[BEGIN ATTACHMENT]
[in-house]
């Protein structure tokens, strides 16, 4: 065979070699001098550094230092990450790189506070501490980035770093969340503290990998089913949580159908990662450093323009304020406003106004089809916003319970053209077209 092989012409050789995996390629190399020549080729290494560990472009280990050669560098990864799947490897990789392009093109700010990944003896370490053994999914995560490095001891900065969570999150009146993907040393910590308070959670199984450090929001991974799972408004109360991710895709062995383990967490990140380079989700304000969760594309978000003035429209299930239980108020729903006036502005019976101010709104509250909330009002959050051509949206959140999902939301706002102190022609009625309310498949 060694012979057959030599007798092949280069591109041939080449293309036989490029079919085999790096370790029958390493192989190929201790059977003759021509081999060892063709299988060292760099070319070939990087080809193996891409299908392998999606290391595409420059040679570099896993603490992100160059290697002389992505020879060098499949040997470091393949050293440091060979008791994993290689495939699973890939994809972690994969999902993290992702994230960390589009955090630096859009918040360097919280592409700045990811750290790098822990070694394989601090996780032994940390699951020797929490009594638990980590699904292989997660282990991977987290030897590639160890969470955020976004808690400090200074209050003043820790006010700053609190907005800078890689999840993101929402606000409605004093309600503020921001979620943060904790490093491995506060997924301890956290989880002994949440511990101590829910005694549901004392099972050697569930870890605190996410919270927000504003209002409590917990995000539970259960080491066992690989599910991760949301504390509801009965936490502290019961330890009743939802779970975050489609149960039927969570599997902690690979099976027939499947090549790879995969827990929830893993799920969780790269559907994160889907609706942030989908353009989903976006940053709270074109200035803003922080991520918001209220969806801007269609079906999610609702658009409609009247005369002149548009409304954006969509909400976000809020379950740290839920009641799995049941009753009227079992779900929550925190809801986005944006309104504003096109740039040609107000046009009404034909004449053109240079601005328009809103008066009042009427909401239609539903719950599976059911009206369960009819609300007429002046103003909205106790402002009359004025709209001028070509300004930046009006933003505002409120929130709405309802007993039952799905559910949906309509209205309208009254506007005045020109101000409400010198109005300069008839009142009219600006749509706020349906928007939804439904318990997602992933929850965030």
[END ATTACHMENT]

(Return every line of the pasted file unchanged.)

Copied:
[in-house]
């Protein structure tokens, strides 16, 4: 065979070699001098550094230092990450790189506070501490980035770093969340503290990998089913949580159908990662450093323009304020406003106004089809916003319970053209077209 092989012409050789995996390629190399020549080729290494560990472009280990050669560098990864799947490897990789392009093109700010990944003896370490053994999914995560490095001891900065969570999150009146993907040393910590308070959670199984450090929001991974799972408004109360991710895709062995383990967490990140380079989700304000969760594309978000003035429209299930239980108020729903006036502005019976101010709104509250909330009002959050051509949206959140999902939301706002102190022609009625309310498949 060694012979057959030599007798092949280069591109041939080449293309036989490029079919085999790096370790029958390493192989190929201790059977003759021509081999060892063709299988060292760099070319070939990087080809193996891409299908392998999606290391595409420059040679570099896993603490992100160059290697002389992505020879060098499949040997470091393949050293440091060979008791994993290689495939699973890939994809972690994969999902993290992702994230960390589009955090630096859009918040360097919280592409700045990811750290790098822990070694394989601090996780032994940390699951020797929490009594638990980590699904292989997660282990991977987290030897590639160890969470955020976004808690400090200074209050003043820790006010700053609190907005800078890689999840993101929402606000409605004093309600503020921001979620943060904790490093491995506060997924301890956290989880002994949440511990101590829910005694549901004392099972050697569930870890605190996410919270927000504003209002409590917990995000539970259960080491066992690989599910991760949301504390509801009965936490502290019961330890009743939802779970975050489609149960039927969570599997902690690979099976027939499947090549790879995969827990929830893993799920969780790269559907994160889907609706942030989908353009989903976006940053709270074109200035803003922080991520918001209220969806801007269609079906999610609702658009409609009247005369002149548009409304954006969509909400976000809020379950740290839920009641799995049941009753009227079992779900929550925190809801986005944006309104504003096109740039040609107000046009009404034909004449053109240079601005328009809103008066009042009427909401239609539903719950599976059911009206369960009819609300007429002046103003909205106790402002009359004025709209001028070509300004930046009006933003505002409120929130709405309802007993039952799905559910949906309509209205309208009254506007005045020109101000409400010198109005300069008839009142009219600006749509706020349906928007939804439904318990997602992933929850965030």